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Inhalation and sampling of large particles, 10-150 micrograms.

Authors
Hinds-WC
Source
NIOSH, 1998 Dec :1-31
Link
NIOSHTIC No.
20000933
Abstract
The research seeks to better define particle inhalability, the fraction of ambient particles that are inhaled as a function of particle size, breathing conditions, and ambient air velocity and direction. Inhalation of large particles (10-15 micrometers) such as heavy metals, pesticides, radioactive materials, pharmaceuticals, wood dust, or corrosive materials, have a local or systemic toxicity that poses a health risk regardless of where in the respiratory tract they deposit. Inhalability is sensitive to the direction and velocity of the ambient air motion as well as particle size. This research also seeks to better define the collection characteristics of eight types of personal inhalable samplers as a function of particle size and air velocity. More complete information of inhalability and inhalable particle personal sampler performance is needed to correctly assess the health risks of exposure to large particles and to set occupational standards for such particles.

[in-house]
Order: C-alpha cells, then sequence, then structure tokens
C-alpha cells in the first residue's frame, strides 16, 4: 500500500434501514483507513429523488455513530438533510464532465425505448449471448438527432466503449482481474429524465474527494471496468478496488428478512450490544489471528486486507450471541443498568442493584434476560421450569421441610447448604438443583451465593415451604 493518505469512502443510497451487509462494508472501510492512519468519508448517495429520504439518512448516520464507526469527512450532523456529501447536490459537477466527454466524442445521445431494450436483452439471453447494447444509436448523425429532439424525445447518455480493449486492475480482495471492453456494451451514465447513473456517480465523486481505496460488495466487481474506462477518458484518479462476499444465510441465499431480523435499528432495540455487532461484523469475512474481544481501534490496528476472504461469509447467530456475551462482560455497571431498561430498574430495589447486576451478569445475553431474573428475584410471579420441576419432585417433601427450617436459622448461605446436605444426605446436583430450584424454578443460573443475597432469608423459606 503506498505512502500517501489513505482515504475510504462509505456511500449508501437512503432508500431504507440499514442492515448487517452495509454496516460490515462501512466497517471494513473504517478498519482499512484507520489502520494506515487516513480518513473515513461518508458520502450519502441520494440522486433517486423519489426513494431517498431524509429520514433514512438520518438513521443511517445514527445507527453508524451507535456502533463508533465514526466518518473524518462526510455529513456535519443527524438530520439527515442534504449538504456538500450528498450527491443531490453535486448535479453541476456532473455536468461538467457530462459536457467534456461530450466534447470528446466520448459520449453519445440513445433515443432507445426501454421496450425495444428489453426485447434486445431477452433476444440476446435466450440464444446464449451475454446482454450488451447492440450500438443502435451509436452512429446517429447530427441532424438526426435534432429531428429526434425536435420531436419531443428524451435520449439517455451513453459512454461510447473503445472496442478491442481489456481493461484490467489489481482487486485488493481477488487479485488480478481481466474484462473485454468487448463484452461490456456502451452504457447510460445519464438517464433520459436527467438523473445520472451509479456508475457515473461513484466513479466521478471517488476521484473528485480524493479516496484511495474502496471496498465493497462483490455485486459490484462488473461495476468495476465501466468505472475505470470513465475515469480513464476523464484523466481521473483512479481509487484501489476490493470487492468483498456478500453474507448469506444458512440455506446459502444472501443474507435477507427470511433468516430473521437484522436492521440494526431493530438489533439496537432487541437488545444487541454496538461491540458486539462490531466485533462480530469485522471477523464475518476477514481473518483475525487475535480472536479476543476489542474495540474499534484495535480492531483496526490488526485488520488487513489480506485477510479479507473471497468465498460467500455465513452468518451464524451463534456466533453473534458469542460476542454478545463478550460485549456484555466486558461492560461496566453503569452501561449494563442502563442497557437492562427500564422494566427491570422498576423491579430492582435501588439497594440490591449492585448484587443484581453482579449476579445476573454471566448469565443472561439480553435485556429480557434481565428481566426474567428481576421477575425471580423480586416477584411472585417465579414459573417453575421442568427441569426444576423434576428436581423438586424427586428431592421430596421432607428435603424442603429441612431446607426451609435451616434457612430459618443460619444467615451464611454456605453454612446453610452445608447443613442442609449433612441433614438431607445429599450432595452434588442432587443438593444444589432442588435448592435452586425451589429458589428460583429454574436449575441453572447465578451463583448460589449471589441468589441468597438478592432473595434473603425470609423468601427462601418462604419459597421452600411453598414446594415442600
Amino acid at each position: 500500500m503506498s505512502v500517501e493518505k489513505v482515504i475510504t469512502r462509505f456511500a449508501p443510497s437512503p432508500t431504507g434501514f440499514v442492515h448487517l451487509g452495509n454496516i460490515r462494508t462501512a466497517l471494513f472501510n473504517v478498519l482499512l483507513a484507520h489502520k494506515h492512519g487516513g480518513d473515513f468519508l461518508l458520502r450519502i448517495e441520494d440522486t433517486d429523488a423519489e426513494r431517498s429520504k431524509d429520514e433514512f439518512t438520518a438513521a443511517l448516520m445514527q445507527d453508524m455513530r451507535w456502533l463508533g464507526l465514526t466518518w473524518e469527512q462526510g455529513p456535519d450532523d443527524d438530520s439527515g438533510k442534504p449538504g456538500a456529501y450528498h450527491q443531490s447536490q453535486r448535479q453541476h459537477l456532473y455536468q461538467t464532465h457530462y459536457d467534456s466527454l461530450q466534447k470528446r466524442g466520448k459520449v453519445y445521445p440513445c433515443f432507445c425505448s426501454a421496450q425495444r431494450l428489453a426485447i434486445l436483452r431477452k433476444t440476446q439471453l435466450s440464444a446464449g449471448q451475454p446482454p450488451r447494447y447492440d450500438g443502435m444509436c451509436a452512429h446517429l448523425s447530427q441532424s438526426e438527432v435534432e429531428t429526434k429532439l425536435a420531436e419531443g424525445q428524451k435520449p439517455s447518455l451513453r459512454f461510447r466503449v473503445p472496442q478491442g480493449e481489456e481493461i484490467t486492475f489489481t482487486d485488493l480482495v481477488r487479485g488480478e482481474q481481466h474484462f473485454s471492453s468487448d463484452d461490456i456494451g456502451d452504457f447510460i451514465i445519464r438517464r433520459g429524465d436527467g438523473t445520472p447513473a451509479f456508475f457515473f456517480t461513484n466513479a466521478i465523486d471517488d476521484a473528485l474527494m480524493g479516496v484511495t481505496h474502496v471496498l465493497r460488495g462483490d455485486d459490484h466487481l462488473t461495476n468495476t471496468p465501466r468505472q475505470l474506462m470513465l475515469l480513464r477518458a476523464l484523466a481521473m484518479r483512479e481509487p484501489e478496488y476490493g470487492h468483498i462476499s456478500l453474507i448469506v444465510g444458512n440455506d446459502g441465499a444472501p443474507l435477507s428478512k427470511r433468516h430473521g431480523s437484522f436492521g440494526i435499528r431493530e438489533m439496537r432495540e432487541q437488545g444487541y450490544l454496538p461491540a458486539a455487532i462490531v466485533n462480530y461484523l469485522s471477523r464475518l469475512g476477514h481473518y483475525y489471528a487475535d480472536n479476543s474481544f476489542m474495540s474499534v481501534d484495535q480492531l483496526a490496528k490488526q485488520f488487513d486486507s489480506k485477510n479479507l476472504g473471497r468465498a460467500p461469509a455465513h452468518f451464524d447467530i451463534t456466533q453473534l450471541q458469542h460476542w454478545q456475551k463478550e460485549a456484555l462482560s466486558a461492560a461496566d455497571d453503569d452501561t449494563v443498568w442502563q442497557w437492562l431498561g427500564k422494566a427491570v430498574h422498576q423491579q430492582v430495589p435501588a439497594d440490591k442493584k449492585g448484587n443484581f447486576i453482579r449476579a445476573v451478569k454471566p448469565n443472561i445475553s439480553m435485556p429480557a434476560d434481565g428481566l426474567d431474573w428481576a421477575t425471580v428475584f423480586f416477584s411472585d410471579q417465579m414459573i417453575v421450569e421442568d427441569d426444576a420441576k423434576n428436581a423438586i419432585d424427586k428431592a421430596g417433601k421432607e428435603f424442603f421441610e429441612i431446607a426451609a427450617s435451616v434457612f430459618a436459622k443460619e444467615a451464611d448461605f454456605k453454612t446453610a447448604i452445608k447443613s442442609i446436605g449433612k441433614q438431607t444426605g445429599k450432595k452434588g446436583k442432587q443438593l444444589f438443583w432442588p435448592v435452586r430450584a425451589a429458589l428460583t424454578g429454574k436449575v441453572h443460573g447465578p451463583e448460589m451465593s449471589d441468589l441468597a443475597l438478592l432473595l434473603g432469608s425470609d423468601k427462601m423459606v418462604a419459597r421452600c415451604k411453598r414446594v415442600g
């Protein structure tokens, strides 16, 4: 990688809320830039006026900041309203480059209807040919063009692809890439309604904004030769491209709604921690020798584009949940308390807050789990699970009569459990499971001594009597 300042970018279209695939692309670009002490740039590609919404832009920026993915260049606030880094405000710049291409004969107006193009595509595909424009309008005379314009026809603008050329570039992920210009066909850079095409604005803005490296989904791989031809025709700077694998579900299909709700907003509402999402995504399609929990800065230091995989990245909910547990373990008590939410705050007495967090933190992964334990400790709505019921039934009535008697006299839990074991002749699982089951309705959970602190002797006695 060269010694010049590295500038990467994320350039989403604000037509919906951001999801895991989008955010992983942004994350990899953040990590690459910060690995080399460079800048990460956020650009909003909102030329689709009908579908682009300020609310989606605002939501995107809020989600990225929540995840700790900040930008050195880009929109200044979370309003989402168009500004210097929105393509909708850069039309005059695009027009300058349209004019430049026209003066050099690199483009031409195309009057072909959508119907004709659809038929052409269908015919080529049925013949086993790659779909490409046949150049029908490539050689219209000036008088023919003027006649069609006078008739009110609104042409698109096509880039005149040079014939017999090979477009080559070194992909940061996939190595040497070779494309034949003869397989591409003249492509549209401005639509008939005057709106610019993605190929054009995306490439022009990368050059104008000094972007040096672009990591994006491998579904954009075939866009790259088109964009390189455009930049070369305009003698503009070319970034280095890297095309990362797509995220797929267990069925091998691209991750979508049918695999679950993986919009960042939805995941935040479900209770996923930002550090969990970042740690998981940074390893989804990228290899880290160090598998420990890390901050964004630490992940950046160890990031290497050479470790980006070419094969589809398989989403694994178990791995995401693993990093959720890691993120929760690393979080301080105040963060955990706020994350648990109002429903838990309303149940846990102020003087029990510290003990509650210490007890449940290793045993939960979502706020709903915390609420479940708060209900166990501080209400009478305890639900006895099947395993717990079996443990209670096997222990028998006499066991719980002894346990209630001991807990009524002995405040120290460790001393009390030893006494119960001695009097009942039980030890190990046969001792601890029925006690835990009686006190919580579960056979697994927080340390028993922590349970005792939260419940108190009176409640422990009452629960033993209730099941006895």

Keywords
Particulates; Particulate-sampling-methods; Inhalation-studies; Sampling-methods; Sampling-equipment; Inhalants; Air-quality-measurement; Heavy-metals; Pesticides; Radioactive-particles; Radioactive-metals; Pharmaceuticals; Wood-dusts; Respirable-dust
Publication Date
19981223
Document Type
Final Grant Report
Funding Amount
295903
Funding Type
Grant
Fiscal Year
1999
NTIS Accession No.
PB2001-100519
NTIS Price
A04
Identifying No.
Grant-Number-R01-OH-003196
NIOSH Division
OEP
Priority Area
Grants-other
Source Name
National Institute for Occupational Safety and Health
State
CA; GA
Performing Organization
Department of Environmental Health Sciences, UCLA School of Public Health, 10833 LeConte Ave, Los Angeles, California 90095-1772
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